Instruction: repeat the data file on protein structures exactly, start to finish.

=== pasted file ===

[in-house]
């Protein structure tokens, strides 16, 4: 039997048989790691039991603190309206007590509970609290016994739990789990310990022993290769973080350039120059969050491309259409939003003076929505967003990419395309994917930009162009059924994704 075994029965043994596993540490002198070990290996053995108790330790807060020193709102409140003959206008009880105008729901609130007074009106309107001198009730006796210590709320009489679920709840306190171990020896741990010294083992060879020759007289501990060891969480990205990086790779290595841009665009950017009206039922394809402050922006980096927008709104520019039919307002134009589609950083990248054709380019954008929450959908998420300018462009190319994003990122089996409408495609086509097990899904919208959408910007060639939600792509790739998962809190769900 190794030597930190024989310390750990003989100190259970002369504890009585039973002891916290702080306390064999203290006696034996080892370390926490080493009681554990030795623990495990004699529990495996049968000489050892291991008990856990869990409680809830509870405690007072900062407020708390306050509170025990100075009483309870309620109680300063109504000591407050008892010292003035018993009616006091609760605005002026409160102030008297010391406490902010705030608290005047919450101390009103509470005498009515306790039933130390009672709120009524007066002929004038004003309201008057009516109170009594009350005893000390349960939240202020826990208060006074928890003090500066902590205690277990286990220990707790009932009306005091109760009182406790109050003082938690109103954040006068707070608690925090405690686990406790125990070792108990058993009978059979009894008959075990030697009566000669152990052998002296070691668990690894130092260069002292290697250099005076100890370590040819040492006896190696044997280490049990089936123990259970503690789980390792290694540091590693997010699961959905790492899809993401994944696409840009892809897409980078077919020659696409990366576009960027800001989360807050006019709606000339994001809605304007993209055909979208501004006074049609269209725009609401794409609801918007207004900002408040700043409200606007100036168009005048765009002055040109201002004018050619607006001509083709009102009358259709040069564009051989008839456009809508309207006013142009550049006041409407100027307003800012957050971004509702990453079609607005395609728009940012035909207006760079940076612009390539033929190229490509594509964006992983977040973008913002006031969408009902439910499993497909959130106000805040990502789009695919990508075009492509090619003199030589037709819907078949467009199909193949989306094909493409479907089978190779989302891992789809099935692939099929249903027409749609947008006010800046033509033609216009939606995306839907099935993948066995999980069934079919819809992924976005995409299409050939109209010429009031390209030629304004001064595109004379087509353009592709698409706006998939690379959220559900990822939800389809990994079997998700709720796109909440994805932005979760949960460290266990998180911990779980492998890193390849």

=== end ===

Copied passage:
[in-house]
């Protein structure tokens, strides 16, 4: 039997048989790691039991603190309206007590509970609290016994739990789990310990022993290769973080350039120059969050491309259409939003003076929505967003990419395309994917930009162009059924994704 075994029965043994596993540490002198070990290996053995108790330790807060020193709102409140003959206008009880105008729901609130007074009106309107001198009730006796210590709320009489679920709840306190171990020896741990010294083992060879020759007289501990060891969480990205990086790779290595841009665009950017009206039922394809402050922006980096927008709104520019039919307002134009589609950083990248054709380019954008929450959908998420300018462009190319994003990122089996409408495609086509097990899904919208959408910007060639939600792509790739998962809190769900 190794030597930190024989310390750990003989100190259970002369504890009585039973002891916290702080306390064999203290006696034996080892370390926490080493009681554990030795623990495990004699529990495996049968000489050892291991008990856990869990409680809830509870405690007072900062407020708390306050509170025990100075009483309870309620109680300063109504000591407050008892010292003035018993009616006091609760605005002026409160102030008297010391406490902010705030608290005047919450101390009103509470005498009515306790039933130390009672709120009524007066002929004038004003309201008057009516109170009594009350005893000390349960939240202020826990208060006074928890003090500066902590205690277990286990220990707790009932009306005091109760009182406790109050003082938690109103954040006068707070608690925090405690686990406790125990070792108990058993009978059979009894008959075990030697009566000669152990052998002296070691668990690894130092260069002292290697250099005076100890370590040819040492006896190696044997280490049990089936123990259970503690789980390792290694540091590693997010699961959905790492899809993401994944696409840009892809897409980078077919020659696409990366576009960027800001989360807050006019709606000339994001809605304007993209055909979208501004006074049609269209725009609401794409609801918007207004900002408040700043409200606007100036168009005048765009002055040109201002004018050619607006001509083709009102009358259709040069564009051989008839456009809508309207006013142009550049006041409407100027307003800012957050971004509702990453079609607005395609728009940012035909207006760079940076612009390539033929190229490509594509964006992983977040973008913002006031969408009902439910499993497909959130106000805040990502789009695919990508075009492509090619003199030589037709819907078949467009199909193949989306094909493409479907089978190779989302891992789809099935692939099929249903027409749609947008006010800046033509033609216009939606995306839907099935993948066995999980069934079919819809992924976005995409299409050939109209010429009031390209030629304004001064595109004379087509353009592709698409706006998939690379959220559900990822939800389809990994079997998700709720796109909440994805932005979760949960460290266990998180911990779980492998890193390849």